On 22 April, England’s chief medical officer Chris Whitty explained how ministers would decide the next steps for leaving lockdown. The process centred on the R value, or reproduction rate of the coronavirus – the number of people somebody with the disease will go on to infect. If R rose above 1, the virus could spread exponentially, he said.
The government’s scientific advisers would calculate the impact of different policies on R, package them in bundles that would each keep the number below 1, and present them to government. Ministers would then pick a path to follow. “There are a large number of possible combinations of things you can do,” Whitty said. “The question is: what is the best package?”
Over the past week, it has become clear that approach has been abandoned, and may in fact be unworkable.
First, R is tricky to calculate. Professor John Edmunds, who sits on the all-important Scientific Advisory Group for Emergencies (Sage) as well as Sage’s modelling subgroup, told MPs on the science and technology select committee last week that researchers around the country calculate R in different ways. Some examine death rates to work out how fast the virus is spreading; others – including Edmunds – favour analysing behavioural changes, such as patterns of contact between people.
Every source is “biased in some way”, Edmunds said, and the scientists in the Sage sub-group, called SPI-M, meet twice a week to discuss their findings and reach a consensus. “It’s actually quite a difficult thing to get a handle on that 1 overall R,” he explained, adding that we simply do not have enough information to accurately calculate R in either hospitals or care homes.
Edmunds’ London School of Hygiene and Tropical Medicine (LSHTM) colleague Professor Graham Medley, who also sits on both the main Sage group and SPI-M, told the BBC on Tuesday that we will likely “never know exactly” what R is. It’s definitely below 1, “but how far below 1 is a much more difficult thing to estimate,” he said. “In a sense, we’ve always been in that position. We will never know exactly what that value is.”
If calculating R is hard, predicting the impact of hypothetical policies on it is even harder. On Monday, the government floated the idea of two households forming a social “bubble” to meet one another. “There’s a lot of discussion about bubbles at the moment, and linking households up, keeping them together,” Edmunds said last week. “We’re quite uncertain about what would be the potential impact on those sorts of measures.”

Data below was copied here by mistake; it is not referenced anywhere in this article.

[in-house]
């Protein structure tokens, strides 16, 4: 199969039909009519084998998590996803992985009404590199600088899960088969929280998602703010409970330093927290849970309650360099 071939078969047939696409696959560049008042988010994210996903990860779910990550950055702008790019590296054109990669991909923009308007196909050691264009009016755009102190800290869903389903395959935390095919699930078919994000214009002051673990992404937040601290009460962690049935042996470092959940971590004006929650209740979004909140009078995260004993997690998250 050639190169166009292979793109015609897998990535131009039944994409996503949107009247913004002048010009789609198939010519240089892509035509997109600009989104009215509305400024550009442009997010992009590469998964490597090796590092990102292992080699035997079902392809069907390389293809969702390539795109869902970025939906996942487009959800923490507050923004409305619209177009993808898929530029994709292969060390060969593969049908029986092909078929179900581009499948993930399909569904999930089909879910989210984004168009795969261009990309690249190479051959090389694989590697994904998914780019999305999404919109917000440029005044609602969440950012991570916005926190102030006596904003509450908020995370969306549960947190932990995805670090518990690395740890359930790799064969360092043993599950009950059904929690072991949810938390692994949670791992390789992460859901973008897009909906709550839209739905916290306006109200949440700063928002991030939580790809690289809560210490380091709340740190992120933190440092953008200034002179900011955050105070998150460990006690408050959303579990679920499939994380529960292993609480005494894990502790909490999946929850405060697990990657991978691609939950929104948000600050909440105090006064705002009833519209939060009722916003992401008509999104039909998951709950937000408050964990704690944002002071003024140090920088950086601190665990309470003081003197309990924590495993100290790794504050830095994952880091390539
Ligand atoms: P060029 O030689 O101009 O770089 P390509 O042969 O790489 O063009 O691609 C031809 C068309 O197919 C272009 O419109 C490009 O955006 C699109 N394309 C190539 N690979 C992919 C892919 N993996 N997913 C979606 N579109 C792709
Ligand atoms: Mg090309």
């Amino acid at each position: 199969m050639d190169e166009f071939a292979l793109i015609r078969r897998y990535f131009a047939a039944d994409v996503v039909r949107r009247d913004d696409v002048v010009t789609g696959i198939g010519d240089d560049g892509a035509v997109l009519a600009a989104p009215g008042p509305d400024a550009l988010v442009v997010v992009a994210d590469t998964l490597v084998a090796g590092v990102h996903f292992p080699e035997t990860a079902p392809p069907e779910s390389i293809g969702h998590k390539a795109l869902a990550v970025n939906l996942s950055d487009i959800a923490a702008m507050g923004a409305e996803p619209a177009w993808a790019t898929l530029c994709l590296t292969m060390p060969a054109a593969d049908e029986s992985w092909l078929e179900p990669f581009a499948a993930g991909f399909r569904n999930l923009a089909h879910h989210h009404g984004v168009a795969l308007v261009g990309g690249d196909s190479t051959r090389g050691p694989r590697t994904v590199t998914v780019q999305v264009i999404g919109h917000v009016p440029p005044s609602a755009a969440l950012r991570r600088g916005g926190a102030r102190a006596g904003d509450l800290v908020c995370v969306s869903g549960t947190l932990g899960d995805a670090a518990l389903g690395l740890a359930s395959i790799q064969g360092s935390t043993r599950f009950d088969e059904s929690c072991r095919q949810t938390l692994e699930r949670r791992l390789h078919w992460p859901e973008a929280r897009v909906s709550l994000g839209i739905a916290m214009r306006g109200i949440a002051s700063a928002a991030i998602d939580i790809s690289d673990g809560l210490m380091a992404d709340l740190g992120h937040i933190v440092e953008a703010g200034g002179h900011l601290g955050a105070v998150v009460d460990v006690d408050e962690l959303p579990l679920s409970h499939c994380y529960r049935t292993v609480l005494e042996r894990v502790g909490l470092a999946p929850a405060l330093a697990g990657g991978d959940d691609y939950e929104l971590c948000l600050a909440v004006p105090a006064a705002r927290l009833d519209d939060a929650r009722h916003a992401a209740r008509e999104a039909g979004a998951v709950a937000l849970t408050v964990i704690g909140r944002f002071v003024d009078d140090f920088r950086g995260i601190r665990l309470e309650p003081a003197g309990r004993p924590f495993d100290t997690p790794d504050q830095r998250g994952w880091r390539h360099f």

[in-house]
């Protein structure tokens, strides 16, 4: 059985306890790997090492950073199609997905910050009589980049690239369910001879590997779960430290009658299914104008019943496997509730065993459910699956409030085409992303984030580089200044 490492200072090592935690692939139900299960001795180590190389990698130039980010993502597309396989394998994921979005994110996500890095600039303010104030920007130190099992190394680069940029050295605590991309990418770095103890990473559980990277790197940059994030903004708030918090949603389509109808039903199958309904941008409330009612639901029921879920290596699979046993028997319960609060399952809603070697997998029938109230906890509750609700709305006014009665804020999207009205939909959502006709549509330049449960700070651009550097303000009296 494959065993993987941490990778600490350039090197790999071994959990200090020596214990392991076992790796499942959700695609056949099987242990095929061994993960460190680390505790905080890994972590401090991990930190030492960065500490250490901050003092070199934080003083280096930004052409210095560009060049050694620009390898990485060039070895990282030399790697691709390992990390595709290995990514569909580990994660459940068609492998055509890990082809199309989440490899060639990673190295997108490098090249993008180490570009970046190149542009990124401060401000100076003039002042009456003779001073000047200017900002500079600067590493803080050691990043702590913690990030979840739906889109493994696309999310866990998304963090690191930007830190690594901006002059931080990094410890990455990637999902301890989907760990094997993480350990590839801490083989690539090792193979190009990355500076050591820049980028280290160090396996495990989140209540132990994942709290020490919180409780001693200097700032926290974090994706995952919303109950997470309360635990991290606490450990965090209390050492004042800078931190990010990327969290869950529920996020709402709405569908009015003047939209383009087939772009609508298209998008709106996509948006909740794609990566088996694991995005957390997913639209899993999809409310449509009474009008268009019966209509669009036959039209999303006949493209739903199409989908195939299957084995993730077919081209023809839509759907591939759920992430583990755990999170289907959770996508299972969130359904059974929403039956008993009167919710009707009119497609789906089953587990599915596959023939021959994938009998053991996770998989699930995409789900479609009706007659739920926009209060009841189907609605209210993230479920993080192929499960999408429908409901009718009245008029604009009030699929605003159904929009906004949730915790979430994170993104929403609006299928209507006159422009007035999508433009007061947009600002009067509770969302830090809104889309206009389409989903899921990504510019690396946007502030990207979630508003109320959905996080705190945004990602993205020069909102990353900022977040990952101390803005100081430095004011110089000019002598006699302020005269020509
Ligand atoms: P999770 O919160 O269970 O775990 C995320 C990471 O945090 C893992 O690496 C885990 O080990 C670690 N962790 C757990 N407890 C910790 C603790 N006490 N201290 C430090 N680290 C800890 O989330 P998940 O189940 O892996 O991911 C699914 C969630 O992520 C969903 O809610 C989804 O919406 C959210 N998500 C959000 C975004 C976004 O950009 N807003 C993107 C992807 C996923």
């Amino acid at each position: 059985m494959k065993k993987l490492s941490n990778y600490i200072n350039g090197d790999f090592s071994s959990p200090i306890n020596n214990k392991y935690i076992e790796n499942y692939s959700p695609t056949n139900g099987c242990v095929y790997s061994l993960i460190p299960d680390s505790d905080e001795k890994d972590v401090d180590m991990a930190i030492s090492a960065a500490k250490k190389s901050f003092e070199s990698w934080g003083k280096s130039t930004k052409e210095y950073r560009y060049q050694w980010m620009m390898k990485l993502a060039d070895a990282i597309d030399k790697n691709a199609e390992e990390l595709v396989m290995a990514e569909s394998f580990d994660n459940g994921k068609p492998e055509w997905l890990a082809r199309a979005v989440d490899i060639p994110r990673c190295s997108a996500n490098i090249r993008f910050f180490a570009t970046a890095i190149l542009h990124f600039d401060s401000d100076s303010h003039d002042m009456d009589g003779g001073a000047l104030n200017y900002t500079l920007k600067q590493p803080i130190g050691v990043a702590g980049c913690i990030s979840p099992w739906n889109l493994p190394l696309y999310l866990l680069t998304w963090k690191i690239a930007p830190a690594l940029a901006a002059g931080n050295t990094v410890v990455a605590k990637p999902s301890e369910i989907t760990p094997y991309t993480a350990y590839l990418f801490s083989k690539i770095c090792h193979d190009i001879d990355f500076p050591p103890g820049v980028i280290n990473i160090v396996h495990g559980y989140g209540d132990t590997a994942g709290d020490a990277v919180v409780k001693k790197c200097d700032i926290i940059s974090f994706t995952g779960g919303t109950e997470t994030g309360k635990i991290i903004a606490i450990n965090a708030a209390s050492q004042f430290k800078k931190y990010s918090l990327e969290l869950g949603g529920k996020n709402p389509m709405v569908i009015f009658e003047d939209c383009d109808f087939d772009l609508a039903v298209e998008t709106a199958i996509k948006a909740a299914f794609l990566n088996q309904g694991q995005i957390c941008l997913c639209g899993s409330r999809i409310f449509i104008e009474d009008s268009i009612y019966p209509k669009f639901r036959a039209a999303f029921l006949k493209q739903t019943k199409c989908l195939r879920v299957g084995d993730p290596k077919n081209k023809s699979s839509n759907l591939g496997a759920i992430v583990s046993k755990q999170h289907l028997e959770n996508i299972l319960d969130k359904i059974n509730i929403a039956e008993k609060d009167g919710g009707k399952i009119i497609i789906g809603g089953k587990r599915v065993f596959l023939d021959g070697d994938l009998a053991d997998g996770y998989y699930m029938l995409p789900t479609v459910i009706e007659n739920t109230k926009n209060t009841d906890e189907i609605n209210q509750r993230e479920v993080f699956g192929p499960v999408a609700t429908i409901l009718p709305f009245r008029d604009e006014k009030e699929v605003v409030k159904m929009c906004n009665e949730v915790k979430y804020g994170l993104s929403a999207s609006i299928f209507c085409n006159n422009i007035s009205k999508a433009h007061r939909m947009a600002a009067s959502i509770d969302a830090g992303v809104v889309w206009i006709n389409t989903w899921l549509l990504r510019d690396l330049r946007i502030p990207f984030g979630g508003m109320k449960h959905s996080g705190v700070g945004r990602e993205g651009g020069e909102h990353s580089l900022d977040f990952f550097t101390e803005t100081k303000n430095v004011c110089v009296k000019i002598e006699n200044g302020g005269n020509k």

Asked whether scientists could predict the effect of allowing groups of, say, a dozen people to meet for parties, he described Sage’s models as “crude”. “We can look across regions… but beyond that, you’d have to have such a large-scale survey in order to go at an any more local level.”
Is it possible to calculate whether lifting a specific lockdown measure will keep the R value below 1? “No,” says Dr Marc Baguelin, of LSHTM and Imperial College London, who also sits on SPI-M. “I don’t think we are able to say that with any certainty.”
As Baguelin explains, R is still important, but policy decisions require a broader view. “It is important to understand how this R breaks down,” he says. “What is sustaining transmission? Is it ongoing transmission in hospitals? Care homes? More vulnerable groups in the population? Low adherence to recommendations? I think these questions are the important ones for a policy position. Even if the R is an important indicator, it is important to get it in perspective.”
For evidence ministers have abandoned the approach Whitty set out last month, look to the government’s own pandemic planning document, which says that R is “between 0.5 and 0.9 – but potentially only just below 1”. Edmunds told MPs that R is “between about 0.75 and 1, so just below 1”. If keeping R below 1 was ministers’ main concern, they would have given companies more than 48 hours to implement new coronavirus safety rules, some of which require new equipment, or even major layout changes. If, as Boris Johnson insists, lockdown decisions are driven by “data and public health” rather than “economic necessity”, the government would not be asking whole industries to return to work today.
Ministers should be honest about how they are lifting lockdown. R is in the mix, but so are economics, the mental wellbeing of the public, old-fashioned politics, and, crucially, the incidence of coronavirus in the population (in Germany, R has been above 1 for four days, but scientists aren’t worried because the level of disease is so low). R should be a measure of our success – not the goal itself. Despite what Whitty said last month, R is not the magic number some have made it out to be.